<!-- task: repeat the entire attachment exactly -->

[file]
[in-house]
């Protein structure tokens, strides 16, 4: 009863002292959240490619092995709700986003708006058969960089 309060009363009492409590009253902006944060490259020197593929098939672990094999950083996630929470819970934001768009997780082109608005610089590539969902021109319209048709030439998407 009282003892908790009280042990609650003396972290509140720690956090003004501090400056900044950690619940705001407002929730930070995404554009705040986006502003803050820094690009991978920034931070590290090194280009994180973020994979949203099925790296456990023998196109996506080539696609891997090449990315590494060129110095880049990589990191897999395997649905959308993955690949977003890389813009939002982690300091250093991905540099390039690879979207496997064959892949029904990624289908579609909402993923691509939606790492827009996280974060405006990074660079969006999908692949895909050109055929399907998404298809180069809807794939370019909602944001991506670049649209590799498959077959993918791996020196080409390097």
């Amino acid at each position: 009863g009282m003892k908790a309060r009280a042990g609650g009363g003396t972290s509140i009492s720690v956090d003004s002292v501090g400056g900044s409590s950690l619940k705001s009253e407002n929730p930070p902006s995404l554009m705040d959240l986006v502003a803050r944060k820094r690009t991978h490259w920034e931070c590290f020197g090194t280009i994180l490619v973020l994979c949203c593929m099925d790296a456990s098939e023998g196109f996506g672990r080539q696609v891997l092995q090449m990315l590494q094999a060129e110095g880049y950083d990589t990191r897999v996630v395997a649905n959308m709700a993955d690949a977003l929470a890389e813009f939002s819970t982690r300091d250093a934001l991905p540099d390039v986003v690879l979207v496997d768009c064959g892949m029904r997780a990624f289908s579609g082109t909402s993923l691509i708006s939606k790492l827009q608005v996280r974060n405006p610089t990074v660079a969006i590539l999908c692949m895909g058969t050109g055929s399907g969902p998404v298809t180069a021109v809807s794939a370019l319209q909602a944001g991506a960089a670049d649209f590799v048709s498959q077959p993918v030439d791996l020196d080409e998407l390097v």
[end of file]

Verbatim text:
[in-house]
């Protein structure tokens, strides 16, 4: 009863002292959240490619092995709700986003708006058969960089 309060009363009492409590009253902006944060490259020197593929098939672990094999950083996630929470819970934001768009997780082109608005610089590539969902021109319209048709030439998407 009282003892908790009280042990609650003396972290509140720690956090003004501090400056900044950690619940705001407002929730930070995404554009705040986006502003803050820094690009991978920034931070590290090194280009994180973020994979949203099925790296456990023998196109996506080539696609891997090449990315590494060129110095880049990589990191897999395997649905959308993955690949977003890389813009939002982690300091250093991905540099390039690879979207496997064959892949029904990624289908579609909402993923691509939606790492827009996280974060405006990074660079969006999908692949895909050109055929399907998404298809180069809807794939370019909602944001991506670049649209590799498959077959993918791996020196080409390097």
């Amino acid at each position: 009863g009282m003892k908790a309060r009280a042990g609650g009363g003396t972290s509140i009492s720690v956090d003004s002292v501090g400056g900044s409590s950690l619940k705001s009253e407002n929730p930070p902006s995404l554009m705040d959240l986006v502003a803050r944060k820094r690009t991978h490259w920034e931070c590290f020197g090194t280009i994180l490619v973020l994979c949203c593929m099925d790296a456990s098939e023998g196109f996506g672990r080539q696609v891997l092995q090449m990315l590494q094999a060129e110095g880049y950083d990589t990191r897999v996630v395997a649905n959308m709700a993955d690949a977003l929470a890389e813009f939002s819970t982690r300091d250093a934001l991905p540099d390039v986003v690879l979207v496997d768009c064959g892949m029904r997780a990624f289908s579609g082109t909402s993923l691509i708006s939606k790492l827009q608005v996280r974060n405006p610089t990074v660079a969006i590539l999908c692949m895909g058969t050109g055929s399907g969902p998404v298809t180069a021109v809807s794939a370019l319209q909602a944001g991506a960089a670049d649209f590799v048709s498959q077959p993918v030439d791996l020196d080409e998407l390097v």